Something incredible that I learned while on this trip to the UMD Guatemala Field Station this summer is that simply talking with someone about their day can reveal unique oral narratives. Recording, transcribing, and translating these narratives can aid in the preservation of the storytelling methods in the language that one is studying. in my case Kaqchikel. For my host Doña Güicha and I (and for many people around the world), asking about the happenings in each other’s days is usually where our conversations would begin after a long day of work. I wanted a chance to document those interactions, so I made this recording while we sat together, watching the tortillas heat up on the wooden stove top. In the background the youngest member of our family, 7 year old Daniel, plays with the chair (and occasionally screams). We had spent many nights like this while I was in Patzún, but this had to be one of the most memorable. Tia Güicha, as I fondly called her, is pictured here. She spe
Showing posts from 2019
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By João Costa -
On the first day of classes, I got sick. I’d followed all the instructions about the water and hadn’t eaten anything suspicious, but there isn’t much to do about Patzún’s 2.250m of elevation. It had been barely more than 24 hours after meeting the family I was staying with, but before I could do much my host Marta was at the pharmacy with me, making me chicken soup and checking up on me in my room. Before even getting to know me, the whole family was mobilized to make sure I was doing ok. Initially, I thought this attention was because I felt unwell, but after I while I noticed they were genuinely interested in making me feel at home. Every night at dinner the whole family would ask questions about my day, they’d help me remember the Kaqchikel I learned in class and ask me to talk about life in Brazil. As time went on, dinner became one of the most important parts of my day. I quickly became good friends with my host family and they were always excited to share stories and ask que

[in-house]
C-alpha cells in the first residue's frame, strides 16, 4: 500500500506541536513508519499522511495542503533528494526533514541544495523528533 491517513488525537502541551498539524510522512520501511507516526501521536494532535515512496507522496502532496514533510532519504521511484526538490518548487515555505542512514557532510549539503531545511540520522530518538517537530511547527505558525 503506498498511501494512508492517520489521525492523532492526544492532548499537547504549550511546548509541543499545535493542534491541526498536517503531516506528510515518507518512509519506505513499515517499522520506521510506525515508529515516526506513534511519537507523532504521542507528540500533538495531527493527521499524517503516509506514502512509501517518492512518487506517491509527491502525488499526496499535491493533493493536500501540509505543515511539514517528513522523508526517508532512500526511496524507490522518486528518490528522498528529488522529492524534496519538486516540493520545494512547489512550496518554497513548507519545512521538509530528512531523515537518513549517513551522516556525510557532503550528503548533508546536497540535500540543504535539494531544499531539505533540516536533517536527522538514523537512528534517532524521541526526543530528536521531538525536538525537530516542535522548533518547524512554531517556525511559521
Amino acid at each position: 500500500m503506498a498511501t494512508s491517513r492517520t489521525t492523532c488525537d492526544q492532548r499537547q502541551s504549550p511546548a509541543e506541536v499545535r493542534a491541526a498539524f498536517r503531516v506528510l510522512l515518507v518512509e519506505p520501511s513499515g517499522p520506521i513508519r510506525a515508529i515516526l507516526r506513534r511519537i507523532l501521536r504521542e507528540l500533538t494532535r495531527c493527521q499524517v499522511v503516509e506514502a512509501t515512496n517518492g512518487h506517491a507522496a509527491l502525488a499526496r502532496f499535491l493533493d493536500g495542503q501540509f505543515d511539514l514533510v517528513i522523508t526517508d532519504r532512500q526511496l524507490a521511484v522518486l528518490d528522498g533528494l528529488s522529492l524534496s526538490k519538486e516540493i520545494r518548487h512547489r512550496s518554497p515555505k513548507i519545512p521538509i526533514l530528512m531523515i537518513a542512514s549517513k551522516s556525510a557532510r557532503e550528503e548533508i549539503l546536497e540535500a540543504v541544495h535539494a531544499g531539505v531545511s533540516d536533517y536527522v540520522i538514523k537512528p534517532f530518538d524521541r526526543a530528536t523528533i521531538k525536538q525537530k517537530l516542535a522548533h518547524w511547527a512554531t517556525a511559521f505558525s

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By K. Ramsey -
I studied French in school. And ASL. And Mandarin. But, despite living my entire life in Florida, a state with a huge community of Spanish-speakers (including some in my own family), I had never studied Spanish. I applied to the Guatemala Field School thinking that I would not be accepted, as a direct result of this fact. When I was accepted, I arrived in Guatemala with virtually no knowledge of Spanish. I could read passably, but every time someone spoke to me I could return only a blank stare. I could say "Hola" and count to ten, but those weren't doing me much good. My host family speaks primarily Kaqchikel, but they codeswitch frequently to Spanish as well. They have been accepting and patient as I have struggled through, with one memorable example being when I told them "I don't want your clothes" a week in. I was trying to communicate that I didn't want to be culturally appropriative by wearing their traditional clothing, after they asked.